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Minister Doesn’t Rule Out Recession As Inflation Set To Hit 11% And Growth Downgraded

The Bank of England hiked interest rates on Thursday as well as downgrading growth and predicting inflation to rise even higher (Alamy)

3 min read

Business minister Paul Scully has said the government must do “everything we can to weather that storm” amid fears of a recession with spiralling inflation and stagnant growth.

He said it was a “global situation” and other countries were also seeing rising prices. He pointed to the £37bn of support Chancellor Rishi Sunak has put in place to deal with the cost of living crisis.

But yesterday’s dire warnings from the Bank of England, after it was forced to push interest rates up for a fifth time, helped send stock prices tumbling. The FTSE 100 index of leading companies in London suffered its worst day since early March with a fall of 3.1 per cent, and is down 7.4 per cent on the month.

Scully was unable to rule out a recession when asked by Sky News this morning whether this was a risk. He instead reiterated that the government has put measures in place to mitigate economic fallout, including reducing the threshold before people start to pay National Insurance.

Speaking later to LBC, the minister said he wants "to get back to being a low-tax government trusting people to spend their own money”.

But he said high spending necessitated by Covid had put the government in a difficult position.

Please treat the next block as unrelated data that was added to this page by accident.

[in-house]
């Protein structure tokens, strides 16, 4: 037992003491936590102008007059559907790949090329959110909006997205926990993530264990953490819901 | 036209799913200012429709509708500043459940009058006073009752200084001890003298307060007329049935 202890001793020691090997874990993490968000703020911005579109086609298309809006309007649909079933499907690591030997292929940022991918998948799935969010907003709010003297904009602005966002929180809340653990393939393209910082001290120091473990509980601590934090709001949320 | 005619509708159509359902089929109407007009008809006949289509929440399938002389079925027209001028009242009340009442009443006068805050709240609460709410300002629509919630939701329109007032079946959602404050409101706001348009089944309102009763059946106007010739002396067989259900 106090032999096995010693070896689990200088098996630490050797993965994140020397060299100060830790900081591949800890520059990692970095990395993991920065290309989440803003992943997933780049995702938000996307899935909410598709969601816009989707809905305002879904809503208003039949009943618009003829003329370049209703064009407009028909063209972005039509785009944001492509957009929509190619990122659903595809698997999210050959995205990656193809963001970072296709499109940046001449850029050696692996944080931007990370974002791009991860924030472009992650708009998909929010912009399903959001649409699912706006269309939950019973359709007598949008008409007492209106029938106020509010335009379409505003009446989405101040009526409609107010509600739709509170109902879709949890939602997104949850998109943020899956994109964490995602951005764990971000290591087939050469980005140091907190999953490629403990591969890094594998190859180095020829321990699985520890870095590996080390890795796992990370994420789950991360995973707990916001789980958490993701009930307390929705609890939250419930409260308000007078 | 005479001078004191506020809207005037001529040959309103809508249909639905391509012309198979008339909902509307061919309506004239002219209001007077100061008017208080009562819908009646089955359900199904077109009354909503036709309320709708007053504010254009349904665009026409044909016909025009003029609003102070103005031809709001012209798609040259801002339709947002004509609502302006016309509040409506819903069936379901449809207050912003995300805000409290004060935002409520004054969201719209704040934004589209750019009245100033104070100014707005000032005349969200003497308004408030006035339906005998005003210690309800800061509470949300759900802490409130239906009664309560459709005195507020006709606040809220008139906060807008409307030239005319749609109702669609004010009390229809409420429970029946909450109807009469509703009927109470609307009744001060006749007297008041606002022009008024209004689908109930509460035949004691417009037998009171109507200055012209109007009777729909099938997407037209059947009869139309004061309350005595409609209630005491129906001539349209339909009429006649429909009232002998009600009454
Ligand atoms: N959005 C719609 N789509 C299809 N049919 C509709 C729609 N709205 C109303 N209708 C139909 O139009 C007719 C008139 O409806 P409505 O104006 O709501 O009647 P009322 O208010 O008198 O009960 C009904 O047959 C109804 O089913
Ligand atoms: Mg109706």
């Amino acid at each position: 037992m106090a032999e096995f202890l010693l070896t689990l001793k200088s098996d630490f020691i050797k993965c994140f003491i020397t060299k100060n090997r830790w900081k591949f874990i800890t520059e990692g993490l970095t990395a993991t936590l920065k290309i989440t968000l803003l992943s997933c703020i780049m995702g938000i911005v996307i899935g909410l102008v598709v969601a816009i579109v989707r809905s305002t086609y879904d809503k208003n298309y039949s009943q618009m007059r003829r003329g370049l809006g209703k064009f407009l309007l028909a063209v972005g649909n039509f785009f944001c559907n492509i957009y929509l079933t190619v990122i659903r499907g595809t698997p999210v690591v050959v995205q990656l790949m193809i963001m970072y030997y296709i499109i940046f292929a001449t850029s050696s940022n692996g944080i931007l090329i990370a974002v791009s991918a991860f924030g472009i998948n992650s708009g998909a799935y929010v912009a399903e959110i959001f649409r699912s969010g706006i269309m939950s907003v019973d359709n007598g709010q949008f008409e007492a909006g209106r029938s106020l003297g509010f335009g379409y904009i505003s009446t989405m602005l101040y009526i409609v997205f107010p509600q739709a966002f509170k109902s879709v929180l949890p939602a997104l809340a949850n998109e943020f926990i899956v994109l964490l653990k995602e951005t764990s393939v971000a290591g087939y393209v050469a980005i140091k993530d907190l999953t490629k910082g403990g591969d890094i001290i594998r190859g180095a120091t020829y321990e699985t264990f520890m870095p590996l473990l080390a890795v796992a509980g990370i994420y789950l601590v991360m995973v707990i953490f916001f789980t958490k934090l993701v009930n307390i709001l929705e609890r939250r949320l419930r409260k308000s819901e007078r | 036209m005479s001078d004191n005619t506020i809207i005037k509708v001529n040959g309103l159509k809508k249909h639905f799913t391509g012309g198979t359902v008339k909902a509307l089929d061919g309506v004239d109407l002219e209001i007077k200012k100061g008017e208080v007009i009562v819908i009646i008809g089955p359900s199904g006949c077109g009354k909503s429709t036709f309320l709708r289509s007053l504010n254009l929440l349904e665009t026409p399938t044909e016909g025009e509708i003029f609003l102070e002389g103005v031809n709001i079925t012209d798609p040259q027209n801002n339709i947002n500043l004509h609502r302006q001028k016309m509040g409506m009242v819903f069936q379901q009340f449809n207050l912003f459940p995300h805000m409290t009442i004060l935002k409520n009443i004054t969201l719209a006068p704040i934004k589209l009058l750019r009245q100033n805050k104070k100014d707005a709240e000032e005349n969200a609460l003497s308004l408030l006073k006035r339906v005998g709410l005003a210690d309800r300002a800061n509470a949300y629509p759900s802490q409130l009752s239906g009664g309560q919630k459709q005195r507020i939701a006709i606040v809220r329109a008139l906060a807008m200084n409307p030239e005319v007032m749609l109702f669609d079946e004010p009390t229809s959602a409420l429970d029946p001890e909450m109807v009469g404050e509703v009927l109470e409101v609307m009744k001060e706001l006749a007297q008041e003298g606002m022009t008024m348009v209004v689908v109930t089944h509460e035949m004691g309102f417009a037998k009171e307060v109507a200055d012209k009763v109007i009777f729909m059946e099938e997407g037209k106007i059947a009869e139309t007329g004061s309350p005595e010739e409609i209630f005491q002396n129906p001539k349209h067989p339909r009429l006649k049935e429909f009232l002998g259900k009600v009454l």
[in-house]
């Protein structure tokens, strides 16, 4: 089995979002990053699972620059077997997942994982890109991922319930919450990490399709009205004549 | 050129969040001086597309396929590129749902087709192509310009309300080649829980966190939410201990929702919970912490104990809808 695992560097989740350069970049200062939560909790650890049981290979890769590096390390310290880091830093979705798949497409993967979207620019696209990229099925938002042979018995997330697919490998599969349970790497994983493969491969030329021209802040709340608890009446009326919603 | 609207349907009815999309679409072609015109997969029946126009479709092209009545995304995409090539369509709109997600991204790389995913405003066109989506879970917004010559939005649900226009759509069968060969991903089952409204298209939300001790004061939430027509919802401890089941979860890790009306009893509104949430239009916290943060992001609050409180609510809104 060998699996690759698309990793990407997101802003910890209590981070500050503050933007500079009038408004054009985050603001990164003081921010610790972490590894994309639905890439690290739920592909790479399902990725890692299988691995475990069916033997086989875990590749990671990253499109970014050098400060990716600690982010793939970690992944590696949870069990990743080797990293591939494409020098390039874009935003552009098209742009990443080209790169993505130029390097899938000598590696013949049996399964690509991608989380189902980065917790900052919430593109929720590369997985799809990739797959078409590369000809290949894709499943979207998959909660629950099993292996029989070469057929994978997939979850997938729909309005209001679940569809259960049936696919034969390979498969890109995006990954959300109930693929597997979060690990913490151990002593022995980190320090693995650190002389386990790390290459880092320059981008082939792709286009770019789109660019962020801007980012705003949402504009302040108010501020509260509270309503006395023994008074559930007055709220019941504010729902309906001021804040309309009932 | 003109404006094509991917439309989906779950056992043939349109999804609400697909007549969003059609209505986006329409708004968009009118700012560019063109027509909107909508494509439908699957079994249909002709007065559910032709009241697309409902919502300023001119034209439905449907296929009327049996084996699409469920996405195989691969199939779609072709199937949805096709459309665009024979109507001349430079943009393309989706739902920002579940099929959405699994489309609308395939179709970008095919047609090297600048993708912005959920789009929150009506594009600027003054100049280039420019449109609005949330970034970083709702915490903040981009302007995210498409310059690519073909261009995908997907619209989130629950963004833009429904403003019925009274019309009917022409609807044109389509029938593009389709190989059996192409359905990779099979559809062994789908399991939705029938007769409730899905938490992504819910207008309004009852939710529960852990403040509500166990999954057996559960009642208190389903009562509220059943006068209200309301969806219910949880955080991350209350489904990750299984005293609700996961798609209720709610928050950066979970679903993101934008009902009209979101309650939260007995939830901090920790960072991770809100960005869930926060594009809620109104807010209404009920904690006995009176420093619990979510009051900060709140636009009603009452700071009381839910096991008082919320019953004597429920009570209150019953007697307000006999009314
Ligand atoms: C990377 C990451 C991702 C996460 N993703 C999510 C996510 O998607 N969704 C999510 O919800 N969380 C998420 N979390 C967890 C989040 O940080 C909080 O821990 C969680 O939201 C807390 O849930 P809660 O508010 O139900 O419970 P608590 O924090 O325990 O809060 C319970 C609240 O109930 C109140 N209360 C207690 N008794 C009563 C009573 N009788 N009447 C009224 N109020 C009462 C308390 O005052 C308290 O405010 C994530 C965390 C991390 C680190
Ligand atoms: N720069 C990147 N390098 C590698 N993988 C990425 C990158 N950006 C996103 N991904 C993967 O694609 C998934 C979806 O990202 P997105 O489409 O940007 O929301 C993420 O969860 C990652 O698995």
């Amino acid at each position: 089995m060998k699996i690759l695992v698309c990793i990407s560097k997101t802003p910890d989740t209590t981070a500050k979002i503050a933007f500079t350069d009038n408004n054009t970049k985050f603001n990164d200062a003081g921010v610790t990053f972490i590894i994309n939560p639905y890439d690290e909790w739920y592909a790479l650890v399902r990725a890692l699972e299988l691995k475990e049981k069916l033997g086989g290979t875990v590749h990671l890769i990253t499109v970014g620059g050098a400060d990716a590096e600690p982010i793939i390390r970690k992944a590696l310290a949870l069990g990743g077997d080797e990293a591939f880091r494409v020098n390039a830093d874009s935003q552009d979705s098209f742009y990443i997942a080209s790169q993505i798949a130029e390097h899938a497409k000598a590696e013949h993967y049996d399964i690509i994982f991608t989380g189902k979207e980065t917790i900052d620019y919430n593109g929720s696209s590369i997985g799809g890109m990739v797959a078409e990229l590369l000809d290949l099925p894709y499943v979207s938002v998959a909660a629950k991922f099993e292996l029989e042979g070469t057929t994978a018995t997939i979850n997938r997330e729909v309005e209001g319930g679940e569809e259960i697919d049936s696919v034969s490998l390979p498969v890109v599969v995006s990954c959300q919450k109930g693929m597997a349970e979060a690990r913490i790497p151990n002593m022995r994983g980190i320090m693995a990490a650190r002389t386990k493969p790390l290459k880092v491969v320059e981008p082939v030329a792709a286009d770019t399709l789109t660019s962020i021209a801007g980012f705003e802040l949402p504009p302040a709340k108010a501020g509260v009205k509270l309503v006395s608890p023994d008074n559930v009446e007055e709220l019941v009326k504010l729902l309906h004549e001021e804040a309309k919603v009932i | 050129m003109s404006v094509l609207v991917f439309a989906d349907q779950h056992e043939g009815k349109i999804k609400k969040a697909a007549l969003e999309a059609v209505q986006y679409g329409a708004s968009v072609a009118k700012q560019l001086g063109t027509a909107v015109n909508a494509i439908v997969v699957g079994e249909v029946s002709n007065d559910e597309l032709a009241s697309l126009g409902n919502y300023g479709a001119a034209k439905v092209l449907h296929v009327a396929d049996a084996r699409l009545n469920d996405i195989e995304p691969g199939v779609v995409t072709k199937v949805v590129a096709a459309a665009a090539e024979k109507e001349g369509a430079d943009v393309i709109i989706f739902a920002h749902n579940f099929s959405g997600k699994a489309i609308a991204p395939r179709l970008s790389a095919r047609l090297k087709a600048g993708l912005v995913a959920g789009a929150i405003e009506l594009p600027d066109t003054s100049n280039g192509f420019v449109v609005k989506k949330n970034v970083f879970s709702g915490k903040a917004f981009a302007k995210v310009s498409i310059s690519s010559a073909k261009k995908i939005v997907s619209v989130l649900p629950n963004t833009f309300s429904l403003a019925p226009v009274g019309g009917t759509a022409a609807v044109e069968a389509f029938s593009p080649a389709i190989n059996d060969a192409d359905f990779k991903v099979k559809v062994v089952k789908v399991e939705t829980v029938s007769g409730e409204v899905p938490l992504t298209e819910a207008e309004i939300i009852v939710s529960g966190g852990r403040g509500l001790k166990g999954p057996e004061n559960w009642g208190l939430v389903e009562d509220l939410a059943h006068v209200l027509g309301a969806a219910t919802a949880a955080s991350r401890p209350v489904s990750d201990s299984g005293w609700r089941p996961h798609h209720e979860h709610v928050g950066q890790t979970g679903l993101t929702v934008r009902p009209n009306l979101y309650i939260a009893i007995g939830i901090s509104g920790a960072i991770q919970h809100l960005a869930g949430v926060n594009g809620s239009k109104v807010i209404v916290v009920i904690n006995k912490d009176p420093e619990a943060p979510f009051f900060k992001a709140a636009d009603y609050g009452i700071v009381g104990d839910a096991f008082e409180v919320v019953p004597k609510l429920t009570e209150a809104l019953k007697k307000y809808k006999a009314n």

"We put £408bn into the economy over Covid – that does give us 408 billion reasons to get this next bit right, to make sure that the gains that we had protecting livelihoods and businesses don't get lost in these headwinds that are with us," he added. 

"There are some tax cuts that are still going through, whether it's the air passenger duty, the 5p off fuel duty – albeit that that's obviously got swallowed up by massive global pressures.

"But importantly for businesses and growing, the super deduction on capital investments; and for individuals, the changes to National Insurance thresholds which they will actually see – something like 80 per cent of workers will see more money in their pay packet next month when that kicks in.”

The consumer prices index hit a 40-year high of 9 per cent in April when the energy price cap was hiked, but with the regulator Ofgem set to push it even higher at the next review date in the autumn, from £1,971 per year to around £2,800, that could lead to 11 per cent inflation in October, the Bank said.

In its reports on Thursday it also downgraded its forecast for GDP for the second quarter of the year, with negative growth of 0.3 per cent expected across the quarter.

Analysts think this combination of rocketing inflation, rising interest rates and slowing growth could combine to tip the world into recession.

Rupert Harrison from financial services company BlackRock, and an adviser to George Osborne during his time as Chancellor, told the BBC yesterday “we may already be in recession in the UK”.

But Sunak has said people should be "reassured" that runaway inflation will be controlled, telling ITV the UK has “three tools at our disposal”, the Bank of England, reducing borrowing and debt, and getting more people into work.

"They will all help and people should feel confident about that,” he added.

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